When the Citizen of the Year and Local Business of the Year awards were announced at the sold-out Squamish Chamber of Commerce AGM and President's Dirty Thirties Revival Gala on Saturday (Jan. 31), it was obvious the recipients tapped their environments for inspiration.
For Callaghan Valley Local Organizing Committee (CALOC) managing director Denise Imbeau, this year's Citizen of the Year, it was the snowy mountains of the Callaghan Valley that compelled her to gather a legion of volunteers and ensure the success of local Nordic sports.
"I do love my community - that's a constant theme for me," said Imbeau after receiving the award from The Chief newspaper publisher Tim Shoults.
"So most of what I do is for you even though it doesn't always necessarily seem like that. I think sometimes I'm a bit overwhelming, I admit  I just wanted something to happen for Squamish so I put my hand up fast and said 'Squamish can do that' But the reality is I had no idea whether we could."
Imbeau was born and raised in Squamish and has dedicated her time to a long list of volunteer initiatives, including coaching girl's softball, being a board member of the Squamish Skating Club and Team Squamish, a Rotary Club member, a Communities in Bloom guide, and holding positions on the Chamber of Commerce Olympic Coordinating Committee, the Seniors' Centre Fundraising Committee and Community Christmas Care. The list goes on.
But it is her passion for Callaghan Valley that stands out. And although Imbeau tried to spread the spotlight to the rest of the CALOC executive and volunteers during her speech, she was the keystone, said executive member Mayor Greg Gardner.
"CALOC would not have happened if Denise had not put her time into it. She was the driving force behind CALOC. Many of us got caught up in her energy and lots of people worked alongside her, but she was the reason it happened," he said.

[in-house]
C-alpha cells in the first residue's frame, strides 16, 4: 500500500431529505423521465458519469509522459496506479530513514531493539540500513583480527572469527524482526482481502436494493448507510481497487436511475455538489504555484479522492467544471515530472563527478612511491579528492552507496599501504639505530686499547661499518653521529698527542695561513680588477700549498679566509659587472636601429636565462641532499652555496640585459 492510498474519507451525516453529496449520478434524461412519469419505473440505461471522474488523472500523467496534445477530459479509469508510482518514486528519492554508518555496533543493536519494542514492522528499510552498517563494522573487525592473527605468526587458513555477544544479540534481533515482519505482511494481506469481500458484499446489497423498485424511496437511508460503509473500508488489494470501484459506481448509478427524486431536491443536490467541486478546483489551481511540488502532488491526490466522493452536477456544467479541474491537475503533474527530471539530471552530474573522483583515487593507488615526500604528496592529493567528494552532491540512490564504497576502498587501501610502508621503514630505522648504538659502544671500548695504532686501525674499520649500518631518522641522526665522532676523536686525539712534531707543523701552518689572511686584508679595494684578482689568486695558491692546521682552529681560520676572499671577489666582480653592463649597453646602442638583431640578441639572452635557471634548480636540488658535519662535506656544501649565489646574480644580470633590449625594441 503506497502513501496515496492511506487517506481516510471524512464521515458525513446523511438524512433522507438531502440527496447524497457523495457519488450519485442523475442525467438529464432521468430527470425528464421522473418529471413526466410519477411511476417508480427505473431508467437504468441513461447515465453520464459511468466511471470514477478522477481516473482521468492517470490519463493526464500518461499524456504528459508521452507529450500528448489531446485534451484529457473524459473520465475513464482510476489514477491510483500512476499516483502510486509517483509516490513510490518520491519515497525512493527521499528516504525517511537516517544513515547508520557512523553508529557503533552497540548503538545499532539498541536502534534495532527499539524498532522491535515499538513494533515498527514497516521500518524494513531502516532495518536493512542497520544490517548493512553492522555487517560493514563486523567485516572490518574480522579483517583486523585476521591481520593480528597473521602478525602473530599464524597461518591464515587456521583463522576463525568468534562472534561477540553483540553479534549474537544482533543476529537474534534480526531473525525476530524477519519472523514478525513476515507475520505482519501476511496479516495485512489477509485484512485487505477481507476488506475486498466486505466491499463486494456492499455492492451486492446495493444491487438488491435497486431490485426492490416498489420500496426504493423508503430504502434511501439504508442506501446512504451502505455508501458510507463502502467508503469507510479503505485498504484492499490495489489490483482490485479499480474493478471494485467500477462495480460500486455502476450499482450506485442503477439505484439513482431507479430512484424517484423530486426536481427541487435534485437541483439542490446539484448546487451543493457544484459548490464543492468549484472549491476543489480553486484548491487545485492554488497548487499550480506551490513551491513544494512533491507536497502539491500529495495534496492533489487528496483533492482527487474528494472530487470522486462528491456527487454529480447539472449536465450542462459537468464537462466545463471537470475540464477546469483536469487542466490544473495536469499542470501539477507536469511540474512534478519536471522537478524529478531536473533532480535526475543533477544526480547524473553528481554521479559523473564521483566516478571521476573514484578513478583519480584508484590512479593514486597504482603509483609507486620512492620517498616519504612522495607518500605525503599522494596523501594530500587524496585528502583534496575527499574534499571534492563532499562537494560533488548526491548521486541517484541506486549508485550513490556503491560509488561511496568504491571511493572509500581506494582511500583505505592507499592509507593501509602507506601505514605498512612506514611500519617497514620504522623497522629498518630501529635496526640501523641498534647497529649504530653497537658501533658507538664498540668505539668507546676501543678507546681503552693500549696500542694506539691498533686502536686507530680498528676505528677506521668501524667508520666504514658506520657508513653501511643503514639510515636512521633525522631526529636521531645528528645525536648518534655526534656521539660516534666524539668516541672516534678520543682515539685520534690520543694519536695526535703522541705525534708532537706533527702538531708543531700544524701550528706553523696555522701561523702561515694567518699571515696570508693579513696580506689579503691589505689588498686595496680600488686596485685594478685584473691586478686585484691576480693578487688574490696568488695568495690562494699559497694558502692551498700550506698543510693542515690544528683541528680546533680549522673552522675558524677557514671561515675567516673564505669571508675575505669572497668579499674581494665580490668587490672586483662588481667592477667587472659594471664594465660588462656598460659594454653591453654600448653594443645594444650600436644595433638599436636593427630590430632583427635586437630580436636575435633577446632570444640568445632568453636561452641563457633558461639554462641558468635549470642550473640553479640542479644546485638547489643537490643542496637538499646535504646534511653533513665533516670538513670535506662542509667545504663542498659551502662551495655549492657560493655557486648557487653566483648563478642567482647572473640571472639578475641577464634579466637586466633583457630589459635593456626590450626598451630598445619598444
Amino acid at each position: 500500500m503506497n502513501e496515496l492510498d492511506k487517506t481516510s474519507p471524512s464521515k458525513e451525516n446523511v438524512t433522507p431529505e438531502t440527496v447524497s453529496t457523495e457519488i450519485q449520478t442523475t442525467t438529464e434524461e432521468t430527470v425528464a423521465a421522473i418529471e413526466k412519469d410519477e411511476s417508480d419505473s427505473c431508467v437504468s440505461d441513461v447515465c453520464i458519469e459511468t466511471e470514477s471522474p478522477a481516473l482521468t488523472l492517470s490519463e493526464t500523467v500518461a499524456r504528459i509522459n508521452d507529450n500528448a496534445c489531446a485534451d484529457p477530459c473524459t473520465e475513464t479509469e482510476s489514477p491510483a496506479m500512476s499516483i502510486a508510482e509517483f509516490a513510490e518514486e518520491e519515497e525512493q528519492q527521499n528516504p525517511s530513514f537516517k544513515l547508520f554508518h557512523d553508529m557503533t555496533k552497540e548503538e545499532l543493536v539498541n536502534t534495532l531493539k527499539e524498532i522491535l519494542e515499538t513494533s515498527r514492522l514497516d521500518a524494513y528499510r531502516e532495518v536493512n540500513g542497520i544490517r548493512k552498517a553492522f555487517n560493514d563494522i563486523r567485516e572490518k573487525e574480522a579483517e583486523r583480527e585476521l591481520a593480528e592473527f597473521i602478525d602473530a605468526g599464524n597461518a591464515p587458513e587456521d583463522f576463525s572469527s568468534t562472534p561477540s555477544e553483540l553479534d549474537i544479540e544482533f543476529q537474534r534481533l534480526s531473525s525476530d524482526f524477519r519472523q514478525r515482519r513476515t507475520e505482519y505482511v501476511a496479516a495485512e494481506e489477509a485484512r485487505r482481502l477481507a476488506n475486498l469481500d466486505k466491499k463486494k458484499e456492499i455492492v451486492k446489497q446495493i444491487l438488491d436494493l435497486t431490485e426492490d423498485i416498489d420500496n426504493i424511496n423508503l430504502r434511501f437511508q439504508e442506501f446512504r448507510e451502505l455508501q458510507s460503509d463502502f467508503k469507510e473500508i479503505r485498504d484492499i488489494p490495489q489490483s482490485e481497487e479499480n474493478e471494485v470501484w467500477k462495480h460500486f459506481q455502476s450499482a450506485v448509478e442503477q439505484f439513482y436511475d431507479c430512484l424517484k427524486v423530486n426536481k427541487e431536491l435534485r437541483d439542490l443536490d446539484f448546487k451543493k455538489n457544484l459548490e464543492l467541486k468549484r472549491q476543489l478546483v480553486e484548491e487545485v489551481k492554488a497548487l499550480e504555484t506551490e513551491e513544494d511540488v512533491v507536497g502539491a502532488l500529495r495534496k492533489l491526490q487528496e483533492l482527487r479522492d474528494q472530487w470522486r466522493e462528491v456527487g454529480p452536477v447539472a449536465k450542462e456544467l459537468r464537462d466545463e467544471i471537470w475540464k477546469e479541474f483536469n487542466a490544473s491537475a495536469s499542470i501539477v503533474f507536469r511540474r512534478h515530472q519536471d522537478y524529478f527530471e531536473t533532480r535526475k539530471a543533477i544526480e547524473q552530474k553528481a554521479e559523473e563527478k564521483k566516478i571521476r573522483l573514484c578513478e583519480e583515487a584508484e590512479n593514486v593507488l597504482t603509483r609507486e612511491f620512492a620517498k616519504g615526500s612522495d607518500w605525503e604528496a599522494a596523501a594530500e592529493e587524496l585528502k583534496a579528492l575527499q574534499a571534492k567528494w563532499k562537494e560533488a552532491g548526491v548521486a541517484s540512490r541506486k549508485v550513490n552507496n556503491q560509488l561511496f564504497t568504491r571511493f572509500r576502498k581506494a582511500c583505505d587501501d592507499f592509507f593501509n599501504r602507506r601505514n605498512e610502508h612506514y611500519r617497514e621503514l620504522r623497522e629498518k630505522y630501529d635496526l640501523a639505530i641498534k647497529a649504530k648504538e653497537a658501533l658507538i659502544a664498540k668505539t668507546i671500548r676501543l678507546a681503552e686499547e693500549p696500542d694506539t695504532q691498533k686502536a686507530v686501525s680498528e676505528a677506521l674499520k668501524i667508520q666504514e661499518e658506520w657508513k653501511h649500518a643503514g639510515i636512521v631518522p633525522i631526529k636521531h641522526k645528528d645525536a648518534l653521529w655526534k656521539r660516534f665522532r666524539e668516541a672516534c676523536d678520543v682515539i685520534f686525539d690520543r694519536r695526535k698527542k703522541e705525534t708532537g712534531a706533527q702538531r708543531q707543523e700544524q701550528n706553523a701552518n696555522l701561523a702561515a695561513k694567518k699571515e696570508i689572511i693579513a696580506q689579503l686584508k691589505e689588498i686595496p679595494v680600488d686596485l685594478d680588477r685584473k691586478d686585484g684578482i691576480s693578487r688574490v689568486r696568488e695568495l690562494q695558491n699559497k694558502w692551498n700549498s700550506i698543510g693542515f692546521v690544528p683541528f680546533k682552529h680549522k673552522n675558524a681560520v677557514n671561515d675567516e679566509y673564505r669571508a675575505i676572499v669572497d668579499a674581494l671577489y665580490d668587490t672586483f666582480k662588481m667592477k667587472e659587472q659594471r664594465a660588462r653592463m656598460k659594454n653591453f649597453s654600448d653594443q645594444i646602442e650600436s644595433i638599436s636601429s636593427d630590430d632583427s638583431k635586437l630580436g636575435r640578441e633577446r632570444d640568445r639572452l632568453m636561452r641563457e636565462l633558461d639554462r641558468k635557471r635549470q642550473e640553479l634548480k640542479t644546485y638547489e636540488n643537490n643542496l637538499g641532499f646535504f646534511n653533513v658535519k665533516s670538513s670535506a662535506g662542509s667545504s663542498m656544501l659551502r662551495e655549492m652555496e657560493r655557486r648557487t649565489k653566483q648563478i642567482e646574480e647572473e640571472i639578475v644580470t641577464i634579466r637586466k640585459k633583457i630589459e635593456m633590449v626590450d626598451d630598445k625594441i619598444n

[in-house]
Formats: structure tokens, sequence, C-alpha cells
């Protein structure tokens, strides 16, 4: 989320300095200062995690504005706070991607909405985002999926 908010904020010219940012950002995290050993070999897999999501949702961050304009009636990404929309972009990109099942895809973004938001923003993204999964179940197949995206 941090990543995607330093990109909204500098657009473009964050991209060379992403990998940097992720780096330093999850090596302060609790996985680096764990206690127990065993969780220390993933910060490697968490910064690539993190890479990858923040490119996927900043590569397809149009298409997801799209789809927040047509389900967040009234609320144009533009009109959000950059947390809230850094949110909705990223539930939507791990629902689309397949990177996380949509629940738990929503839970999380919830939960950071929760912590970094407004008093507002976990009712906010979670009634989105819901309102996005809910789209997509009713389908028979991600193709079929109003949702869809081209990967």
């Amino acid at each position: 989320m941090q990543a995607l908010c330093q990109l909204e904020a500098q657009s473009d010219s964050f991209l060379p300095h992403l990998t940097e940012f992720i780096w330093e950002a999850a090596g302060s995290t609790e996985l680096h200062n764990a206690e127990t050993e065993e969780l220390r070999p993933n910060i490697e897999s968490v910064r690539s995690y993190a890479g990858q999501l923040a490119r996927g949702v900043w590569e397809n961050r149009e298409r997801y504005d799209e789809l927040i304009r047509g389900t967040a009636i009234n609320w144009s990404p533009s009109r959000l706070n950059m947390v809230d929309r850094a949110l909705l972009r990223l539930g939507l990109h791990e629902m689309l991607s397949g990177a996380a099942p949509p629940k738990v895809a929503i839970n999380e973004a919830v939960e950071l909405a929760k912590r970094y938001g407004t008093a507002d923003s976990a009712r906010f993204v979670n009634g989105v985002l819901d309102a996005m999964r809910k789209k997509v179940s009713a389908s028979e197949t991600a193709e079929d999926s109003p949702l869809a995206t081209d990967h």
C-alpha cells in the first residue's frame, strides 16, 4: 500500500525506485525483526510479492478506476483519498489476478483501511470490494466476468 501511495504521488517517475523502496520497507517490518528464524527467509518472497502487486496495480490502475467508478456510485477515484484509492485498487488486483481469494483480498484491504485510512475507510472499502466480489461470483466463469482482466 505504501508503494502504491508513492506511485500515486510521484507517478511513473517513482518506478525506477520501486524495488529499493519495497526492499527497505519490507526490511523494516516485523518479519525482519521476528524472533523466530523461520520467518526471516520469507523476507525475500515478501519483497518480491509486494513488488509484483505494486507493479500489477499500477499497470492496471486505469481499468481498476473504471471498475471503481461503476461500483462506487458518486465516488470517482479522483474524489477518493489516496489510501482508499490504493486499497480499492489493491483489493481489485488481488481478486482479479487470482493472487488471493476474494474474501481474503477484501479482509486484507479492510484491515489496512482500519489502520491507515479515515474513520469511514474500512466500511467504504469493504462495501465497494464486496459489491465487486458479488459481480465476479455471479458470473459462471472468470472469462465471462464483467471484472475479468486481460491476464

As for Echoflex Solutions Ltd cofounders Brian Aikens and Shawn Pedersen, it was a chat between friends while mountain biking local trails that ignited one of the leading technologies for energy conservation. The company won Local Business of the Year over finalists Trinity Romance and Play N Trade.
The company, which manufactures and distributes EnOcean's patented radio and energy harvesting technology, is proving that high tech development can prosper in a small town like Squamish, said Pedersen.
"There are a lot of people that don't think a high tech company can exist in a small town but our point is it does better in this kind of world. It fosters creativity just by virtue of its recreation," he said, after receiving the award from Squamish Sustainability Corporation's Dave Thomson and Westmana Development Corporation's Rene David.
"The success of our company has been because we have everything that is in Squamish. Our guys are mountain climbers, they're wind surfers, they're skiers and that has really helped us."
Echoflex Solutions Inc. employs a team of nine local residents and 15 representatives across North America.
After the awards, guests dressed in 1930s style clothing danced to the Hair Farmers and bid on live and silent auction items, which raised $3,795.